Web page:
Web Accessibility: The Basics
Posted Sunday, July 25, 2004
What is web accessibility & why is it important?
Web accessibility is about making your website accessible to all Internet users (both disabled and non-disabled), regardless of what browsing technology they're using. In addition to complying with the law, an accessible website can reap huge benefits on to your website and your business.
Your website must be able to function with all different browsing technologies
The first and perhaps the most important rule of web accessibility. Not everyone is using the latest version of Internet Explorer, with all the plug-ins and programs that you may require them to have for your website. Different browsing technologies, each with their own accessibility requirements, can include:
* WebTV - 560px in width with horizontal scrolling not available
* Screen reader - Page content read aloud in the order it appears in the HTML document
* Screen magnifier - As few as three to four words may be able to appear on the screen at any one time
* Slow connection (below 56kb) - Users may turn off images to enable a faster download time
* 1600px screen width - Very wide screen
This basically means that to ensure your website is accessible to everyone you must provide alternatives to:
* Images - in the form of ALT text
* Flash - with HTML equivalents
* Audio & video - by using subtitles or written transcripts
For enhanced website accessibility you must also be careful how your pages look when support for CSS and/or tables has been removed.
There are two good ways you can check your website is accessible for all these:
* Download the Opera browser and read this article on checking web accessibility with Opera (http://www.sitepoint.com/article/checking-just-browser)
* Download the Lynx browser from (http://lynx.browser.org) and see if you can successfully access every part of your website
Forms need to be accessible to all web users
When a web user fills out a form it's a great thing. People fill out forms to:
* Buy a product
* Sign up to a newsletter
* Ask a question
These are the goals of your website! A site visitor may look through your site, decides he likes what he sees and tries to sign up to your newsletter.
...But the form isn't accessible to him so he clicks away and you lose a potential customer. Most forms on the web suffer from accessibility issues. The two main reasons for this are:
* Prompt text is incorrectly positioned
* Prompt text is unassigned to form items
(Prompt text is the text that appears next to each form item, for example, ‘name’, ‘e-mail’, ‘comments’)
To find out more please read this article about making your forms accessible (http://www.sitepoint.com/article/accessible-online-forms).
It should be easy for all users to quickly process the content on your website
We generally don't read web pages. We scan, trying to find what we're looking for as quickly as possible. On a regular monitor, we scroll down the page looking at the items that stand out from the rest of the text: headings, links, bold text and bullet points. Non-keyboard and visually impaired users often scan pages by tabbing between headings or links.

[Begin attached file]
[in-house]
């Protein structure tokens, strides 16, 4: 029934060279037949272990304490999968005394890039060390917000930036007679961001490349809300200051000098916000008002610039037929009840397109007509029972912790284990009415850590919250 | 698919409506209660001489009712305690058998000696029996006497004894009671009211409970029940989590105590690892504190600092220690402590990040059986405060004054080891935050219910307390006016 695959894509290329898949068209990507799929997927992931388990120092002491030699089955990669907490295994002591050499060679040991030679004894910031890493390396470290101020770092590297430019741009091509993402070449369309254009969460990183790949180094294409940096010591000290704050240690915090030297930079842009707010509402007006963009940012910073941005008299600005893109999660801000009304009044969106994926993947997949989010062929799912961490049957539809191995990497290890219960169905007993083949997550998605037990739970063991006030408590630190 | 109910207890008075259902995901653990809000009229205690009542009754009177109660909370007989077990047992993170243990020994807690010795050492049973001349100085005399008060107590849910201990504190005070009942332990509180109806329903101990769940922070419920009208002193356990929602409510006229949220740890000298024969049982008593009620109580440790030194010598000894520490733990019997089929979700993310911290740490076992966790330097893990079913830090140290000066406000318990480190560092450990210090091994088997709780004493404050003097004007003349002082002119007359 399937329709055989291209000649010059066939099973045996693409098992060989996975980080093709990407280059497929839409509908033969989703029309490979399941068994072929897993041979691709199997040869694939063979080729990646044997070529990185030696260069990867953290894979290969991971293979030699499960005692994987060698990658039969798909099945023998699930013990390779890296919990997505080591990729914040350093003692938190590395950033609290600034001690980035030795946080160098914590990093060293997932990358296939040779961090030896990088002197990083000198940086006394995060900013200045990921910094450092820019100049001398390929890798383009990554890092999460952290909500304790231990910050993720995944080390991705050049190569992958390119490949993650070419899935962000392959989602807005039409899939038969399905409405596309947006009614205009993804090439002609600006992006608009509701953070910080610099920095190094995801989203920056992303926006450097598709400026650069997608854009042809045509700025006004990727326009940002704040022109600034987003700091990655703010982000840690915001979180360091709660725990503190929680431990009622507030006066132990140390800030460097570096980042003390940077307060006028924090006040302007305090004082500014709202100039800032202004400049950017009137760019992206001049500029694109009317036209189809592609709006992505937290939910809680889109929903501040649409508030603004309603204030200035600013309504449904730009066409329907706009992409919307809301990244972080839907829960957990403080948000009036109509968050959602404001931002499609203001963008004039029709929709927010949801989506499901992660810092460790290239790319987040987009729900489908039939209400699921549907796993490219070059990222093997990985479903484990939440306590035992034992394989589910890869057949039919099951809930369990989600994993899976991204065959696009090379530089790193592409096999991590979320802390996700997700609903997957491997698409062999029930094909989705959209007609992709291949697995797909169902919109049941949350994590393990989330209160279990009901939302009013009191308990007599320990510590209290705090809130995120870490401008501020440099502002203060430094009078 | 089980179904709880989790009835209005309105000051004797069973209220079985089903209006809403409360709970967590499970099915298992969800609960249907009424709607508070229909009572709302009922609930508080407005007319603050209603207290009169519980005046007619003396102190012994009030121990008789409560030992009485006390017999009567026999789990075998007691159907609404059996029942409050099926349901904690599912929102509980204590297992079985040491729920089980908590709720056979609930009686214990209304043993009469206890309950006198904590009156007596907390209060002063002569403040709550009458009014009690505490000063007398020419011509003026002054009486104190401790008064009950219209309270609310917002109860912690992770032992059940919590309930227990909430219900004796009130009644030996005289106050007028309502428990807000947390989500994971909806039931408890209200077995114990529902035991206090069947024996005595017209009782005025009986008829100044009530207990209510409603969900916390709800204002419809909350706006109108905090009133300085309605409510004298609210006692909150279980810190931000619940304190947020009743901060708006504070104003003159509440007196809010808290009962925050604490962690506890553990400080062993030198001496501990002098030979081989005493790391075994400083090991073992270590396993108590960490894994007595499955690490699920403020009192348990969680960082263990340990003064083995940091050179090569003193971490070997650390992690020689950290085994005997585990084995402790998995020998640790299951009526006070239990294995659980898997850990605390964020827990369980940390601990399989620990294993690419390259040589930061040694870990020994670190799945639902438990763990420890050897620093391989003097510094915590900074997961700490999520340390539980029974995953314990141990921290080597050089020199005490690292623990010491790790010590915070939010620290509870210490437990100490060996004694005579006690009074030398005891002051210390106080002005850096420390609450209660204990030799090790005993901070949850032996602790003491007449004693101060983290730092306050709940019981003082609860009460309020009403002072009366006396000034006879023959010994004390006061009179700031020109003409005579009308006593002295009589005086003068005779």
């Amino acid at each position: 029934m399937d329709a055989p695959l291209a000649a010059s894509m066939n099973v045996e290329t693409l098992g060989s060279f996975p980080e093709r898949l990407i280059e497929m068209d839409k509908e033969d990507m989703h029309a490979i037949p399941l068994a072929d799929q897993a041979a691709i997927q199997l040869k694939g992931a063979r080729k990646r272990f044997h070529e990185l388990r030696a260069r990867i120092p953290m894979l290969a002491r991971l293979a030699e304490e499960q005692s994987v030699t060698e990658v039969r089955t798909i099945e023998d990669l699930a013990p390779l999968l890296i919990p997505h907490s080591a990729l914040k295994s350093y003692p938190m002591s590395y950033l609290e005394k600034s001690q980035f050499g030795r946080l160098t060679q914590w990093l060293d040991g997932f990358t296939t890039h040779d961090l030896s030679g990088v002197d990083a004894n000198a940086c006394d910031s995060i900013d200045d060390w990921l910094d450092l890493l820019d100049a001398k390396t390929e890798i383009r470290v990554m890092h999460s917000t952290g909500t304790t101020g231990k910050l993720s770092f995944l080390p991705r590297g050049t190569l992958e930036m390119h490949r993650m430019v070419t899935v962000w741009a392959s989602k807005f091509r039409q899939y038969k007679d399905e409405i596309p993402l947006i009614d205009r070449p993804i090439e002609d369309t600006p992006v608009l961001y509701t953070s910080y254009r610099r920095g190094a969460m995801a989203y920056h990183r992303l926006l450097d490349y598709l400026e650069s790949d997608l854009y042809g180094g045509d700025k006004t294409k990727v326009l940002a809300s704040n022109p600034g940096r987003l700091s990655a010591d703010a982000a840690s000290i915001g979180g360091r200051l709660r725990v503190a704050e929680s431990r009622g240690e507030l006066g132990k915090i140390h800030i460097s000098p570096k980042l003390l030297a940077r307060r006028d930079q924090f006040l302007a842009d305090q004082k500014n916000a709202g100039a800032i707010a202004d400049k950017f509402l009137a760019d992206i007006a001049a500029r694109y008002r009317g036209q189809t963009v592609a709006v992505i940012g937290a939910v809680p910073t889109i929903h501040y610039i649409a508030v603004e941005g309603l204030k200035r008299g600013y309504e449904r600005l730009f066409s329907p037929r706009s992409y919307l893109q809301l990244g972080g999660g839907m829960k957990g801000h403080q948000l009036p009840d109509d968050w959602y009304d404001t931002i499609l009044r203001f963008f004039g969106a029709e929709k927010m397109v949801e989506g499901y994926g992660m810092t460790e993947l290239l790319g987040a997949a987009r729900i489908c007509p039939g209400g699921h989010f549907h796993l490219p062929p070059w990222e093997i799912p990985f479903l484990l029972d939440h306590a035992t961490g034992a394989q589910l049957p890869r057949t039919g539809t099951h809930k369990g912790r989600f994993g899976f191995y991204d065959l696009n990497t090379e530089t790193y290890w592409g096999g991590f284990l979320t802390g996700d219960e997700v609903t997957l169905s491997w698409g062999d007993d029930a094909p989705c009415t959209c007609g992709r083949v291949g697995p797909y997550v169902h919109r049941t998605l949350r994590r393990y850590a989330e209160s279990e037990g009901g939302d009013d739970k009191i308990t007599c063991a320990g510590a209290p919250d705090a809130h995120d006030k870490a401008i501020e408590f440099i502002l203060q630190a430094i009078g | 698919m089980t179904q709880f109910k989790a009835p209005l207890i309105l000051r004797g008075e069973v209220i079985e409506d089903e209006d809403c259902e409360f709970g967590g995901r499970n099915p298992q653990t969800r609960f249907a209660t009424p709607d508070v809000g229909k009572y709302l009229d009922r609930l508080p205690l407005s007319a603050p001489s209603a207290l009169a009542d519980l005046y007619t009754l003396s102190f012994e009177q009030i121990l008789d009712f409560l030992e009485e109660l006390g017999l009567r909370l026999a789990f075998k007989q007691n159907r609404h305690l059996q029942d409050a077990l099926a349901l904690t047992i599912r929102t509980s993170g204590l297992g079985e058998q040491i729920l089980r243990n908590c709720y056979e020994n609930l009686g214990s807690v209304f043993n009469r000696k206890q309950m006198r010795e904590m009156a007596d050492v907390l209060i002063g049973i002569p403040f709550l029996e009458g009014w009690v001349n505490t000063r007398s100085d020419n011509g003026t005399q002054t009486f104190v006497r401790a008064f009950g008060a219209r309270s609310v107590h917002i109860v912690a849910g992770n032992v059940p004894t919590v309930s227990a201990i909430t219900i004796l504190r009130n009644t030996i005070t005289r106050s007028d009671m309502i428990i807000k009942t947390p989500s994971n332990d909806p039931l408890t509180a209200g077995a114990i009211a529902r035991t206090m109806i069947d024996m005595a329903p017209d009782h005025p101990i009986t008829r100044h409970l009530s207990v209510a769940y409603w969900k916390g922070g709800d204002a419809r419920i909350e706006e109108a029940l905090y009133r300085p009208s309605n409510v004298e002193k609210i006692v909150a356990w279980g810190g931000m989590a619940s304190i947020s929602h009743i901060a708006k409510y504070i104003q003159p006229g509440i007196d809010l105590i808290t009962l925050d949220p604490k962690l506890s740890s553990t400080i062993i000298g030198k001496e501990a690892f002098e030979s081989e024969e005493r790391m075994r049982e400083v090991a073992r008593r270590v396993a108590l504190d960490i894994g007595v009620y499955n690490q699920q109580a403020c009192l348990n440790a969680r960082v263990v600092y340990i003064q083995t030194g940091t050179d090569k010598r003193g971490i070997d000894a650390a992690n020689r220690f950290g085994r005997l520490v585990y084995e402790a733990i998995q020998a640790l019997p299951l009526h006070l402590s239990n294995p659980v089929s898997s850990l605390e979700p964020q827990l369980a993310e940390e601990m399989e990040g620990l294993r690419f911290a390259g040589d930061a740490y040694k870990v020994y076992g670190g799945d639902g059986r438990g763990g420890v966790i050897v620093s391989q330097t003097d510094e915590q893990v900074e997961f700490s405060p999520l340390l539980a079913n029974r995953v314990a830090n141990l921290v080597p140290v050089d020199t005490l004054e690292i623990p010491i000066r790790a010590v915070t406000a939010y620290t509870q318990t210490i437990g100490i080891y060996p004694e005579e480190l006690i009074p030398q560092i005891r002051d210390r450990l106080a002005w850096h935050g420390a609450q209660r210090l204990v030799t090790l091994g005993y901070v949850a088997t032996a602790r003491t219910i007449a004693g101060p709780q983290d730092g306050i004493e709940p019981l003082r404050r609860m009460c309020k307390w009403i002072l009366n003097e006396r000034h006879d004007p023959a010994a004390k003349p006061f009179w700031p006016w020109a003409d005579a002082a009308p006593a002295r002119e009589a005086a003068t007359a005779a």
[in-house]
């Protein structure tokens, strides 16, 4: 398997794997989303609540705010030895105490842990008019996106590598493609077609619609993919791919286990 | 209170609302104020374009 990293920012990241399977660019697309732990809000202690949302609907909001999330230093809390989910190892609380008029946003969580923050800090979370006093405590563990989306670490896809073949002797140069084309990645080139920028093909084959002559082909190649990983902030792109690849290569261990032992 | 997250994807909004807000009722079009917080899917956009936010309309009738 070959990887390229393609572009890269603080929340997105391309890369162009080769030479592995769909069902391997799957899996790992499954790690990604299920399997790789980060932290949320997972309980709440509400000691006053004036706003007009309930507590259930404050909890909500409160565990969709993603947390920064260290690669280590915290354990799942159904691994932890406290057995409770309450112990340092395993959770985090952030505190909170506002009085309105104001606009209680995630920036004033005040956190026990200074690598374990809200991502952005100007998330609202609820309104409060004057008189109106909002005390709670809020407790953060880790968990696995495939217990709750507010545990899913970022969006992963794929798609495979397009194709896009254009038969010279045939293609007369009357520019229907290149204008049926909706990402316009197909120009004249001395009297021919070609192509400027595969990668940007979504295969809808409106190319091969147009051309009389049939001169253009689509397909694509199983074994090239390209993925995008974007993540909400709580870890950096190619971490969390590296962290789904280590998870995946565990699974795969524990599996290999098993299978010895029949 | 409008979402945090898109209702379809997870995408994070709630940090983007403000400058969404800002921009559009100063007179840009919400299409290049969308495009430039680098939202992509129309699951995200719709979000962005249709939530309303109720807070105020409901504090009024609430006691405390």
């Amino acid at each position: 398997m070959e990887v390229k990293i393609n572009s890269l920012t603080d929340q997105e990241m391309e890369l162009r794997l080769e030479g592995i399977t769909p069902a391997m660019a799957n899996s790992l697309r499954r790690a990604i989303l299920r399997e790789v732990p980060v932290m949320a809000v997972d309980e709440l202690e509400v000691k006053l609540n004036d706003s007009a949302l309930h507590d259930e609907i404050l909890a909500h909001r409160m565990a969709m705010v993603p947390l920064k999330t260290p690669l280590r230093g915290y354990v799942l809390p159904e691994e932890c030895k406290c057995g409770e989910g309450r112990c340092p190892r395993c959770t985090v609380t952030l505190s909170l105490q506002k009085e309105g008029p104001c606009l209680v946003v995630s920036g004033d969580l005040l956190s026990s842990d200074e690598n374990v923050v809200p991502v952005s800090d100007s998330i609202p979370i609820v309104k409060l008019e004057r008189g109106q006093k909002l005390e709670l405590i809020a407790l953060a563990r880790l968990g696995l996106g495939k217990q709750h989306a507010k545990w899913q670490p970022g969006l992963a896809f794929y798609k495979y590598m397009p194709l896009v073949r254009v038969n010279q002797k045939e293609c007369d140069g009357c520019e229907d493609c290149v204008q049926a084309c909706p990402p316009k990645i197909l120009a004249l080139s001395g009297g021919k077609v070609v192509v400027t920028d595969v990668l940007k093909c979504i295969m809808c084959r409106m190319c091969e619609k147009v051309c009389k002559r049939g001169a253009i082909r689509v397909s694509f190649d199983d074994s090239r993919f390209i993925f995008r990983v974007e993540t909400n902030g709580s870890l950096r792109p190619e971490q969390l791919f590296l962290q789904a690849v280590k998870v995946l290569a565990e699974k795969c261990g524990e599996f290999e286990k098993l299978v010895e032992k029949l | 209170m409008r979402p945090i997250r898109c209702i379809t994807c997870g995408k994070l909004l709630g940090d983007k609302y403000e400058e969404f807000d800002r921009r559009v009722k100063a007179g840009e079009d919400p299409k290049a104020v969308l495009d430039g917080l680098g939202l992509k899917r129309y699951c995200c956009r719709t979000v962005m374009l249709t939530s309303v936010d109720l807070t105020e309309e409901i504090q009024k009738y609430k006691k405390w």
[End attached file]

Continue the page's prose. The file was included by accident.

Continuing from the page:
To ensure the accessibility of your website, use headings, links, bold text and bullet points and make sure they contain descriptive text. For example, never use 'click here' for link text.
Structure and presentation should be completely separated
By separating structure and presentation your website will be accessible to and ready for the future of the Internet: PDAs, mobile phones, in-car browsers, WebTV and 1600px screens.
The structure of a document is how it is organised, usually with navigational menu items, headings, sub-headings, paragraphs, lists, and links. The presentation of a document is how these words and images are presented to the end user.
The main principle behind this accessibility guideline is to use CSS and not tables to lay out your web pages. Check out our CSS resources area for how to use CSS to increase your website's accessibility.
There's more to separating structure and presentation than just laying your web pages out with CSS. Have a look at this HTML element list that tells you which elements are structural and which are presentational. For optimal web accessibility, you can, and should, avoid using presentational elements as they may cause your website to become less accessible to certain users.
The end user should have control over your web pages
All web users have unique requirements for how they use the Internet, depending on the kind of browser they're using or any kind of handicap or disability they may have. By handing control back to your users you'll enhance your website's accessibility and you site visitors will be able to use your website in the way that best suits them.
This accessibility guideline could mean allowing users to resize text, warning them when links are going to open in a new window, or providing a link at the top of the screen that takes the user directly to the page content.
About The Author
This article was written by Trenton Moss. He's crazy about web usability and accessibility - so crazy that he went and started his own web usability and accessibility consultancy (Webcredible - (http://www.webcredible.co.uk)) to help make the Internet a better place for everyone.